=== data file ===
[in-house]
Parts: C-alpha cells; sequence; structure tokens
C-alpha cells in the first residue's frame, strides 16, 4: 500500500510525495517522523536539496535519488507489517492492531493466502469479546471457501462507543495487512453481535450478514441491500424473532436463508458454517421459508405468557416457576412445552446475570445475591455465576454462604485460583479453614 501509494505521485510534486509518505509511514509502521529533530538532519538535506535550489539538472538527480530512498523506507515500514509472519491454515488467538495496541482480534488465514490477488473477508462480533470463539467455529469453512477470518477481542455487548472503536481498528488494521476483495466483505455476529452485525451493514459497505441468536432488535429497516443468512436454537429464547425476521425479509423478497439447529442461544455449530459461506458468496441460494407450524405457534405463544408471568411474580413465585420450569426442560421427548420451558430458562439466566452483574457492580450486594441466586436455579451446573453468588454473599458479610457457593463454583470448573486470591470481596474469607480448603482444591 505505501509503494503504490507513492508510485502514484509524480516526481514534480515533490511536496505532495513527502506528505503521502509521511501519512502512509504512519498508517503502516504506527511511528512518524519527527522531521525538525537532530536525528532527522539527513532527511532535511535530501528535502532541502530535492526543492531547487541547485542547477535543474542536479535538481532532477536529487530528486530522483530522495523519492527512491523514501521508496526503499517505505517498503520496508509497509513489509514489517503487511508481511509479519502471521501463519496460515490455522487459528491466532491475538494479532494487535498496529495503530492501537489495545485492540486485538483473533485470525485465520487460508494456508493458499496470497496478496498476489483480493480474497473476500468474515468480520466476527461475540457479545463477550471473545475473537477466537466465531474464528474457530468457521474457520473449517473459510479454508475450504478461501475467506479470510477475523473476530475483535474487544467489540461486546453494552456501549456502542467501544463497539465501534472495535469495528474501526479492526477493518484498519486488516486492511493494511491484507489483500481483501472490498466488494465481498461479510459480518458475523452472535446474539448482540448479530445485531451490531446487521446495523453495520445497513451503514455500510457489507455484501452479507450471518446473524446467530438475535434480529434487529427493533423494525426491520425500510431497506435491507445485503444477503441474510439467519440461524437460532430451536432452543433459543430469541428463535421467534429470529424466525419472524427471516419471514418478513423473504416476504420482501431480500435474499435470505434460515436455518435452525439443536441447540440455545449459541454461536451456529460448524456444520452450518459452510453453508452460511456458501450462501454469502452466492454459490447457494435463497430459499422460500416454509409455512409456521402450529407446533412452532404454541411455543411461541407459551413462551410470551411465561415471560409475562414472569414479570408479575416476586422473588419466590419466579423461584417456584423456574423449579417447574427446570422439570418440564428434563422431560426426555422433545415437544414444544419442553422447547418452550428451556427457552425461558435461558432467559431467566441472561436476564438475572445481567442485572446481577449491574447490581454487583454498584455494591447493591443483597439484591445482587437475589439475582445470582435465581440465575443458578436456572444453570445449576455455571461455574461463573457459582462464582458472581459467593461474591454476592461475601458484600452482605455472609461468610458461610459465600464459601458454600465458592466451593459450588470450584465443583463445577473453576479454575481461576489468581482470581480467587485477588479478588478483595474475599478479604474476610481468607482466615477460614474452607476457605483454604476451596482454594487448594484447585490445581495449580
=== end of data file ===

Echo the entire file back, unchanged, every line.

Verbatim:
[in-house]
Parts: C-alpha cells; sequence; structure tokens
C-alpha cells in the first residue's frame, strides 16, 4: 500500500510525495517522523536539496535519488507489517492492531493466502469479546471457501462507543495487512453481535450478514441491500424473532436463508458454517421459508405468557416457576412445552446475570445475591455465576454462604485460583479453614 501509494505521485510534486509518505509511514509502521529533530538532519538535506535550489539538472538527480530512498523506507515500514509472519491454515488467538495496541482480534488465514490477488473477508462480533470463539467455529469453512477470518477481542455487548472503536481498528488494521476483495466483505455476529452485525451493514459497505441468536432488535429497516443468512436454537429464547425476521425479509423478497439447529442461544455449530459461506458468496441460494407450524405457534405463544408471568411474580413465585420450569426442560421427548420451558430458562439466566452483574457492580450486594441466586436455579451446573453468588454473599458479610457457593463454583470448573486470591470481596474469607480448603482444591 505505501509503494503504490507513492508510485502514484509524480516526481514534480515533490511536496505532495513527502506528505503521502509521511501519512502512509504512519498508517503502516504506527511511528512518524519527527522531521525538525537532530536525528532527522539527513532527511532535511535530501528535502532541502530535492526543492531547487541547485542547477535543474542536479535538481532532477536529487530528486530522483530522495523519492527512491523514501521508496526503499517505505517498503520496508509497509513489509514489517503487511508481511509479519502471521501463519496460515490455522487459528491466532491475538494479532494487535498496529495503530492501537489495545485492540486485538483473533485470525485465520487460508494456508493458499496470497496478496498476489483480493480474497473476500468474515468480520466476527461475540457479545463477550471473545475473537477466537466465531474464528474457530468457521474457520473449517473459510479454508475450504478461501475467506479470510477475523473476530475483535474487544467489540461486546453494552456501549456502542467501544463497539465501534472495535469495528474501526479492526477493518484498519486488516486492511493494511491484507489483500481483501472490498466488494465481498461479510459480518458475523452472535446474539448482540448479530445485531451490531446487521446495523453495520445497513451503514455500510457489507455484501452479507450471518446473524446467530438475535434480529434487529427493533423494525426491520425500510431497506435491507445485503444477503441474510439467519440461524437460532430451536432452543433459543430469541428463535421467534429470529424466525419472524427471516419471514418478513423473504416476504420482501431480500435474499435470505434460515436455518435452525439443536441447540440455545449459541454461536451456529460448524456444520452450518459452510453453508452460511456458501450462501454469502452466492454459490447457494435463497430459499422460500416454509409455512409456521402450529407446533412452532404454541411455543411461541407459551413462551410470551411465561415471560409475562414472569414479570408479575416476586422473588419466590419466579423461584417456584423456574423449579417447574427446570422439570418440564428434563422431560426426555422433545415437544414444544419442553422447547418452550428451556427457552425461558435461558432467559431467566441472561436476564438475572445481567442485572446481577449491574447490581454487583454498584455494591447493591443483597439484591445482587437475589439475582445470582435465581440465575443458578436456572444453570445449576455455571461455574461463573457459582462464582458472581459467593461474591454476592461475601458484600452482605455472609461468610458461610459465600464459601458454600465458592466451593459450588470450584465443583463445577473453576479454575481461576489468581482470581480467587485477588479478588478483595474475599478479604474476610481468607482466615477460614474452607476457605483454604476451596482454594487448594484447585490445581495449580